The Italian Americans -part 1- Where Italians came from, now and them

May 02, 2020 319

Friday, May 8, 2020. 5.30 pm - 6.30 pm. 45 minutes lecture, 15 minutes Q & A. The webinar will take place online through Cisco Webex. The webinar is $10 for all Filitalia members and non members. RSVP is required, so please reserve your ticket online.

Join Angela Cacciarru and the first part of "Italian Americans" series. A popular Italian song from the past says, “Mamma mia dammi cento lire, che in America voglio andar” (“Mama, give me 100 liras because I want to go to America!”). This little song captures the atmosphere of post-war Italy, characterized by the flow of migration from the “Bel Paese” to the “New Continent”, which would continue for many years to come.

Many immigrants left with a heavy heart from past experiences with war and economic hardship, but also had hope for a brighter future for their families. And then there was America: so real, so full of promises and challenges. The Land of Opportunity, it was said.

Let’s fast forward to the current wave of immigrants: determined and creative, as were their ancestors. Like them, new arrivals from Italy bring with them the charm and energy of a country that is more than ever a symbol of culture, beauty and allure.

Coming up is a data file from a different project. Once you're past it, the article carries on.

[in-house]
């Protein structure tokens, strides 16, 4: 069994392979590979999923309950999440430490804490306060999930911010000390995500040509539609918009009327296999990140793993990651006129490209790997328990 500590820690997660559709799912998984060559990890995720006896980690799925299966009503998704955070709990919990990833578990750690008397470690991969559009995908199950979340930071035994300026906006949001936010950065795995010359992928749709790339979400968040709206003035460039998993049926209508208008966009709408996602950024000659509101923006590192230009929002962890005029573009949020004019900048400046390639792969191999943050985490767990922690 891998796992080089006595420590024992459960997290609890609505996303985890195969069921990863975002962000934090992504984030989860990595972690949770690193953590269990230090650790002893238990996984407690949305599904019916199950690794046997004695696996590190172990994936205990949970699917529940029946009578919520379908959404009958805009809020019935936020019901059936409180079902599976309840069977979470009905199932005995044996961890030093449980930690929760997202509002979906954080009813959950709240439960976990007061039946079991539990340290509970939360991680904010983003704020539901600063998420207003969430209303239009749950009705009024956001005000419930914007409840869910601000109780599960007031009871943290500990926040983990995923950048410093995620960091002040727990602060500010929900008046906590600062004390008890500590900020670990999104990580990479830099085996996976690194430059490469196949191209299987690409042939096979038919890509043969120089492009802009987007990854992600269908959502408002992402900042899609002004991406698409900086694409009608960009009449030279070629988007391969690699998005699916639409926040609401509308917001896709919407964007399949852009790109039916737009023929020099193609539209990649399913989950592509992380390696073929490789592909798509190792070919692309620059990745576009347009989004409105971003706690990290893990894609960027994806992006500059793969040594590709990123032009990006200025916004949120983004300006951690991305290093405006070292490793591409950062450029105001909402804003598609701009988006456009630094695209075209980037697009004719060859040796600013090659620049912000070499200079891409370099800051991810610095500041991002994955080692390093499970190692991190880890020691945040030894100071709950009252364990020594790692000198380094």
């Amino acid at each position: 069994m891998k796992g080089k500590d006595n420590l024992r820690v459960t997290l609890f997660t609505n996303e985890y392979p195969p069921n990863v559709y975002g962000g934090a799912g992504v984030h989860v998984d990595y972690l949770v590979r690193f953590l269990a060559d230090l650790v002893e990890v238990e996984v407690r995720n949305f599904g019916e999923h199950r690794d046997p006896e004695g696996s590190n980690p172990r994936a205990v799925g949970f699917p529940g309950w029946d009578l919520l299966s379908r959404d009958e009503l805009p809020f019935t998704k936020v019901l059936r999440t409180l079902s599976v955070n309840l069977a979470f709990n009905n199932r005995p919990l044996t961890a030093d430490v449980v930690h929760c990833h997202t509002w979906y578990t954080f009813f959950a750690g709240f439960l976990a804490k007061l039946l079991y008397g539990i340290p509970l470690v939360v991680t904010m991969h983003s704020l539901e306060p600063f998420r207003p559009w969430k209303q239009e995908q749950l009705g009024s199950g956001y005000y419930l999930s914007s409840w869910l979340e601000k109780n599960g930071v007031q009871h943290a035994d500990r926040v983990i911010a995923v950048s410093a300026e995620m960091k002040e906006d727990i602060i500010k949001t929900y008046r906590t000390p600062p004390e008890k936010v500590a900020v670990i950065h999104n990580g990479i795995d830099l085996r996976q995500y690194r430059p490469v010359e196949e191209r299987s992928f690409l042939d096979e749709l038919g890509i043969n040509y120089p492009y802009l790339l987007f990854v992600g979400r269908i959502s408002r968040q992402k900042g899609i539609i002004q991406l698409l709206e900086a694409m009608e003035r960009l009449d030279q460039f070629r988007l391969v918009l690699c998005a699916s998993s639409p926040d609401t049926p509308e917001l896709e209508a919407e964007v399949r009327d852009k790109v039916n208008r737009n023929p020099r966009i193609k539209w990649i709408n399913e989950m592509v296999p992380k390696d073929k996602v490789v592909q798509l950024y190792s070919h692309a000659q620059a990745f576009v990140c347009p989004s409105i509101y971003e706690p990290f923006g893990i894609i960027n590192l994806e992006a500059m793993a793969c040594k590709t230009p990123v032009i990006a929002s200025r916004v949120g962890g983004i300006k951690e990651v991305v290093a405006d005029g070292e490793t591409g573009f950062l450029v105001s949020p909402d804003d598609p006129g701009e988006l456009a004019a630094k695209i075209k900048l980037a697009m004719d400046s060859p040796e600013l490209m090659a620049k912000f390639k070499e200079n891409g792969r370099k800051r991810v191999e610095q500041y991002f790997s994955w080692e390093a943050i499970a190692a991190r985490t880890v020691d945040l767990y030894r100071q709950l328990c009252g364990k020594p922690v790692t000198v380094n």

It’s fascinating to look more deeply at the specific regions of Italy from which the various waves of immigrants came. What were their circumstances resulting in a decision to leave all they had ever known? What were their roots, which so greatly influenced their contribution to their new country?

These are among the issues we will explore in our lecture. We also look forward to hearing your stories and those of your families, brave travelers who shaped the past and the present history of migration to the United States of America!

About Angela Cacciarru:
Angela was born and raised in Italy, and has more than twenty years of experience as an instructor of Italian language and culture. She got her BA in Economics from the University of Cagliari, in Sardinia, where she also collaborated with a poetry magazine as an editor and author.

She left Italy in 1990, and, since then, has developed an extensive international and multidisciplinary teaching background in the United States, Europe, and sub-Saharan Africa. She became an United States citizen in 2004.

Her knowledge of Human Geography, her academic specialty since her Ph.D. at the University of North Carolina at Chapel Hill, has been important in diversifying and broadening the content of her classes.

SOURCE: Filitalia International

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